For example, take the Latin stare. Spanish changes it to estar. Status becomes estado. It looks like Spanish does not like the sound of ST in the beginning of the word. Or SC either; the Italian scuola is escuela in Spanish, studente is estudiante. Curiously, España is Spagna in Italian.
French does something similar (école and étudiant) even though they drop the S sound altogether in most of the words. "Spain" is Espagne in French.
I guess this is why some Spanish speakers have a hard time with "stop" (which some mispronounce as esstop) and this leads to overcorrection as in Ricky Ricardo's famous "Lucy, you got a lot 'splaining to do!"
Maybe it's Italian that is dropping the E sound ("to explain" in Italian is spiegare) but that does not explain the Latin stare or status.
Response 1: It has something to do with the sound systems we learn as infants. We discard those sounds we never hear as not relevant, and later can learn to produce them only with some difficulty. So the Latin-that-became-Spanish did not use combinations like st- as word initial. For the Spanish-speaker, a word-initial /st/ is about as challenging as some of those great clots of consonants one finds in a Polish or Czech word are to the English-speaker.
The real question is why the Latin-that-became-Spanish (and the Latin-that-became-French, apparently) lost the ability to make such sounds word-initial. Latin had many words like stare and schola, which become estar and escuela. I of course have done no research on this, and I don't think Penny takes up the question, but here's a wild speculation. As the Latin case-ending system breaks down, most forms of all words end in consonants. That means that it is increasingly rare to find the pattern -C C-; it's much more frequent to find -V C-. The exception is -Vs C-. Maybe all over Spain little children trying to systematize the language they are hearing conclude that where /s/ and /Consonant/ appear together, the combination is VsC. That is, their little sound-processing minds conclude that the sound in illa schola is /-as-/; that the sound in illas scholas is /-as-/; that the sound in illos stant is /-os-/....there are practically no environments in which they clearly hear /-sc-/ as word-initial. So they discard word-initial /s/+C from their inventories of relevant sounds.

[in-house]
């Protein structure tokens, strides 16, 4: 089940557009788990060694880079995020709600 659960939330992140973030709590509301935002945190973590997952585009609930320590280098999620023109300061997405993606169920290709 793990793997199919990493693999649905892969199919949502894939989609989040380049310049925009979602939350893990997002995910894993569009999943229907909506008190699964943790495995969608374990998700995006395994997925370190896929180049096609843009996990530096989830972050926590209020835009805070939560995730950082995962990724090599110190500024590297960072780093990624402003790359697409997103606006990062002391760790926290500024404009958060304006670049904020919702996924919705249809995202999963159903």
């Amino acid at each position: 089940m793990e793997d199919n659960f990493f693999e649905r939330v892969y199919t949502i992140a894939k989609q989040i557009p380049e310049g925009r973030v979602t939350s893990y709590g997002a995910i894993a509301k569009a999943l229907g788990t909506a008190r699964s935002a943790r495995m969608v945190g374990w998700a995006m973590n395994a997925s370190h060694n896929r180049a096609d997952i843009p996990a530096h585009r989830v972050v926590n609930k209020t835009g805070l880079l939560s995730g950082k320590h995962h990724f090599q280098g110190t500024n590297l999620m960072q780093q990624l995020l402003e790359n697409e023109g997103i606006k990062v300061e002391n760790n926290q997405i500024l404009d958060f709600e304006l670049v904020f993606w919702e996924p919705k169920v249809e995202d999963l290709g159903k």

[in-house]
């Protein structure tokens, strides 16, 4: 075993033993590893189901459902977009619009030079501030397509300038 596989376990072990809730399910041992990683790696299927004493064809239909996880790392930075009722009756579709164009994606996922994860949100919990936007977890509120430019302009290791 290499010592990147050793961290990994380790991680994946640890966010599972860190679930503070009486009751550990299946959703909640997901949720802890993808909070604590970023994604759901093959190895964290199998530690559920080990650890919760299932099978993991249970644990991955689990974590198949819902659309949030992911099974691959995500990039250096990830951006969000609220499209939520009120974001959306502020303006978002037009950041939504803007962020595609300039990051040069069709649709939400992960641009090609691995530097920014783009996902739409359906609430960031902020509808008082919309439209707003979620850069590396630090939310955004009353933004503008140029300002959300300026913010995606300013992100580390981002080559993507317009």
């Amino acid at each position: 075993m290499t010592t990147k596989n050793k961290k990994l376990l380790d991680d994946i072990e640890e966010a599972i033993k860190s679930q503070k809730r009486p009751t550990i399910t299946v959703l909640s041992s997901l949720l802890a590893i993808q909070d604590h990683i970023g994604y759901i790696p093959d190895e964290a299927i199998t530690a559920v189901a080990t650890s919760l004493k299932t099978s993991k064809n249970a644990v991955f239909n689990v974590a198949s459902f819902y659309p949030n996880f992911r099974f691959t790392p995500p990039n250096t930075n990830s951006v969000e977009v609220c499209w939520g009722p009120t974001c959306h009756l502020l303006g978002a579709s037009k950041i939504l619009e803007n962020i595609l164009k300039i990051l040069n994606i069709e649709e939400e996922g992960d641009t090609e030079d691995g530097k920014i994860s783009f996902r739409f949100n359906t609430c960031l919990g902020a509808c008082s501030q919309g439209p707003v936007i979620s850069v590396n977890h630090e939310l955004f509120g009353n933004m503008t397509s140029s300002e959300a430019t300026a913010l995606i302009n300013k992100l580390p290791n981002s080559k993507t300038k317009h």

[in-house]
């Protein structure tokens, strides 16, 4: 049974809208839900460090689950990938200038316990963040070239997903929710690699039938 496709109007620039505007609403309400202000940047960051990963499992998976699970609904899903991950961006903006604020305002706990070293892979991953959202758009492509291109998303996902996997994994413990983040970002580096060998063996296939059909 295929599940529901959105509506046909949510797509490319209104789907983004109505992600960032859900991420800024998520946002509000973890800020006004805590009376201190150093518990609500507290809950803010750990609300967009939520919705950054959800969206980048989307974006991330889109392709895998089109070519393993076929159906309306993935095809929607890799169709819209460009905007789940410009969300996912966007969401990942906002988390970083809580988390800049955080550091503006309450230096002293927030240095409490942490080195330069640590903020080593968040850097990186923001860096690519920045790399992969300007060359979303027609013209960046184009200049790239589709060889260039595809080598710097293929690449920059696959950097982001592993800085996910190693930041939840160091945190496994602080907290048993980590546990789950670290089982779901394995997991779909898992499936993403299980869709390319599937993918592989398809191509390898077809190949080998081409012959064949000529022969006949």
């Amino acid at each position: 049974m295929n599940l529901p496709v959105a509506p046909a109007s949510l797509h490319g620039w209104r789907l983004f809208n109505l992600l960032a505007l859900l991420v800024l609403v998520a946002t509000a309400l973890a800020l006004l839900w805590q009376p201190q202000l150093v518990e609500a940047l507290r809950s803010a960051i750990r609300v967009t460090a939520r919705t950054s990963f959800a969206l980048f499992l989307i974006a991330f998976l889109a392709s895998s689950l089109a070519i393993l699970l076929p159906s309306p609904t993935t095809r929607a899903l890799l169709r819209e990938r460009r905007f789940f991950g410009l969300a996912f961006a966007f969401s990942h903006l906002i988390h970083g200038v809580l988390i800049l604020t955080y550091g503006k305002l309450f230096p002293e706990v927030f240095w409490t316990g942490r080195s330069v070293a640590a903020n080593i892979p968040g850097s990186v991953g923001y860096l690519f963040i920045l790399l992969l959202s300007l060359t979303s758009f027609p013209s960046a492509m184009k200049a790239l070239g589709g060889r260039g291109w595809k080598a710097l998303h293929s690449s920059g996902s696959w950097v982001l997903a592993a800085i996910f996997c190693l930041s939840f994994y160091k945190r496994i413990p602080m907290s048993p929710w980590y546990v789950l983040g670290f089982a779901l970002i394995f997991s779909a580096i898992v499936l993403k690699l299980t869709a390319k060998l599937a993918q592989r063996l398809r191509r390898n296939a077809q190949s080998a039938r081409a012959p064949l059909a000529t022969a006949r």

This doesn't explain why the /-asC/ and /-osC/ they've heard merges to /-esC/, and that fact may show that my theory is all wet. But vowels are pretty fluid.
Response 2: Penny explains it this way (page 36): "Because the second consonant (typically p, t, c, qu or m) required maximum closure, speakers of Latin came to hear it [the second consonant] as syllable-initial, preceded by an anomalous 'semi-syllable' consisting of /s/. This difficulty would be particularly noticeable where the preceding word, if any, ended in a consonant (e.g. ad scholam) and was resolved by turning 'semi-syllabic' /s/ into a full syllable by means of an additional vowel (at first /i/, later to /e/)." As you point out, it happened in French and also in Portuguese, but it is curious that it did not happen in Italian. An unexplainable mystery, I guess.
Response 3: We tend to think of Italian as the ultimate Romance language because they were the first to be Latinized and Latin originated on the Italian peninsula, but there were notable lexical and grammatical influences by the Germanic tribes, who invaded Italy when the Roman Empire crumbled, on the languages of Northern Italy. But I do not have any conclusive examples on how this affects the main question of the thread.